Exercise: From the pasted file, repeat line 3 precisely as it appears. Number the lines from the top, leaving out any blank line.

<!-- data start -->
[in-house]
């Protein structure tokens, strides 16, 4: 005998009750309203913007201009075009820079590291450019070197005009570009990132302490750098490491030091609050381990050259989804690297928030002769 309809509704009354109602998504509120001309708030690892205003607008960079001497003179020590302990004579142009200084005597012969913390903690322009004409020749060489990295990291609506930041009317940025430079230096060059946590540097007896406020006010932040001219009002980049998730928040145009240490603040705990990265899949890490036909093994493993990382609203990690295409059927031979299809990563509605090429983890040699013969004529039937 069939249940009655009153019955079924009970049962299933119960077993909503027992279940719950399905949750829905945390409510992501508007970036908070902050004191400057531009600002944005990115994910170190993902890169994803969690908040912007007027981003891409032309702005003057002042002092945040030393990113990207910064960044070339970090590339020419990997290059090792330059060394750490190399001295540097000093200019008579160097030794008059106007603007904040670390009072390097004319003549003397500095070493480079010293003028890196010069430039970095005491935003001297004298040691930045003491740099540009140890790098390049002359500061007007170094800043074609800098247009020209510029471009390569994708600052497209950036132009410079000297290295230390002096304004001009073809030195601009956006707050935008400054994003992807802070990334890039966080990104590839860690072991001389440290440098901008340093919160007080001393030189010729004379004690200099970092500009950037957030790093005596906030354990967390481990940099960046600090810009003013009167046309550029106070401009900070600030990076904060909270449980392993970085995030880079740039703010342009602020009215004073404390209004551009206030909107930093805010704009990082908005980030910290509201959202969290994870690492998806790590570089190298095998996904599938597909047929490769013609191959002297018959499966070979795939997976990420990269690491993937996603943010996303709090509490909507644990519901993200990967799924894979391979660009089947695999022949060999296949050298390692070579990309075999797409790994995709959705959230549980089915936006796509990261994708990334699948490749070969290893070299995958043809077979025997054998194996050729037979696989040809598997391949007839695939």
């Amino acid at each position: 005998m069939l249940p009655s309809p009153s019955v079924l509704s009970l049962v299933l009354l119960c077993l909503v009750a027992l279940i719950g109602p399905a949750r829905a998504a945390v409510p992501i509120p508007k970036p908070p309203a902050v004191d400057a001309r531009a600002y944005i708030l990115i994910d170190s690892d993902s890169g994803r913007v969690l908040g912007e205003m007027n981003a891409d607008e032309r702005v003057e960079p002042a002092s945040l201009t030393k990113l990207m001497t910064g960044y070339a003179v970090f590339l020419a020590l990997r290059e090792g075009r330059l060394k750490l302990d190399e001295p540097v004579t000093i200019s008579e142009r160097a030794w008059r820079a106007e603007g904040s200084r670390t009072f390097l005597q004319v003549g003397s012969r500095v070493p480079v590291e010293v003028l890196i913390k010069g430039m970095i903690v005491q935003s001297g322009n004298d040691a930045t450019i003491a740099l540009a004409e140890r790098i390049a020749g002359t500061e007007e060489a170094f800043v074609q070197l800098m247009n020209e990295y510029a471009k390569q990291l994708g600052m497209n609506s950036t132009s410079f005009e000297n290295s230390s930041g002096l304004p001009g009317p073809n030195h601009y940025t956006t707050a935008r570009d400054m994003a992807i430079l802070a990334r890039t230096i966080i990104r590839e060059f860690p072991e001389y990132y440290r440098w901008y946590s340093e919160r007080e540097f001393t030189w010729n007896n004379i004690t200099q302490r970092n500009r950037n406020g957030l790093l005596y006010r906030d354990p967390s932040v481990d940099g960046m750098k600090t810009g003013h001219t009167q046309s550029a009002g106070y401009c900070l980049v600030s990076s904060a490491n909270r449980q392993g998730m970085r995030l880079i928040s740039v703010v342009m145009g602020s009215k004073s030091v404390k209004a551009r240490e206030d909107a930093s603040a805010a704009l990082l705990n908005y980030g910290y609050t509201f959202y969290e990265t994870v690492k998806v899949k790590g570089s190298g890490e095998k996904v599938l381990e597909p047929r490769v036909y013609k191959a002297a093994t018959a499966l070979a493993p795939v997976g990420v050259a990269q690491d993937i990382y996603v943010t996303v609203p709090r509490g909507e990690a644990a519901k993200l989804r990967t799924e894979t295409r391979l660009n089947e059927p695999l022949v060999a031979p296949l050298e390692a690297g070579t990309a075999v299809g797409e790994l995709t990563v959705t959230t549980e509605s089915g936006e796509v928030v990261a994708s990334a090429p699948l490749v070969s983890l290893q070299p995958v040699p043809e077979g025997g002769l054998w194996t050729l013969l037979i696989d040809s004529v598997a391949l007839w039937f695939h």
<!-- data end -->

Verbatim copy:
């Amino acid at each position: 005998m069939l249940p009655s309809p009153s019955v079924l509704s009970l049962v299933l009354l119960c077993l909503v009750a027992l279940i719950g109602p399905a949750r829905a998504a945390v409510p992501i509120p508007k970036p908070p309203a902050v004191d400057a001309r531009a600002y944005i708030l990115i994910d170190s690892d993902s890169g994803r913007v969690l908040g912007e205003m007027n981003a891409d607008e032309r702005v003057e960079p002042a002092s945040l201009t030393k990113l990207m001497t910064g960044y070339a003179v970090f590339l020419a020590l990997r290059e090792g075009r330059l060394k750490l302990d190399e001295p540097v004579t000093i200019s008579e142009r160097a030794w008059r820079a106007e603007g904040s200084r670390t009072f390097l005597q004319v003549g003397s012969r500095v070493p480079v590291e010293v003028l890196i913390k010069g430039m970095i903690v005491q935003s001297g322009n004298d040691a930045t450019i003491a740099l540009a004409e140890r790098i390049a020749g002359t500061e007007e060489a170094f800043v074609q070197l800098m247009n020209e990295y510029a471009k390569q990291l994708g600052m497209n609506s950036t132009s410079f005009e000297n290295s230390s930041g002096l304004p001009g009317p073809n030195h601009y940025t956006t707050a935008r570009d400054m994003a992807i430079l802070a990334r890039t230096i966080i990104r590839e060059f860690p072991e001389y990132y440290r440098w901008y946590s340093e919160r007080e540097f001393t030189w010729n007896n004379i004690t200099q302490r970092n500009r950037n406020g957030l790093l005596y006010r906030d354990p967390s932040v481990d940099g960046m750098k600090t810009g003013h001219t009167q046309s550029a009002g106070y401009c900070l980049v600030s990076s904060a490491n909270r449980q392993g998730m970085r995030l880079i928040s740039v703010v342009m145009g602020s009215k004073s030091v404390k209004a551009r240490e206030d909107a930093s603040a805010a704009l990082l705990n908005y980030g910290y609050t509201f959202y969290e990265t994870v690492k998806v899949k790590g570089s190298g890490e095998k996904v599938l381990e597909p047929r490769v036909y013609k191959a002297a093994t018959a499966l070979a493993p795939v997976g990420v050259a990269q690491d993937i990382y996603v943010t996303v609203p709090r509490g909507e990690a644990a519901k993200l989804r990967t799924e894979t295409r391979l660009n089947e059927p695999l022949v060999a031979p296949l050298e390692a690297g070579t990309a075999v299809g797409e790994l995709t990563v959705t959230t549980e509605s089915g936006e796509v928030v990261a994708s990334a090429p699948l490749v070969s983890l290893q070299p995958v040699p043809e077979g025997g002769l054998w194996t050729l013969l037979i696989d040809s004529v598997a391949l007839w039937f695939h």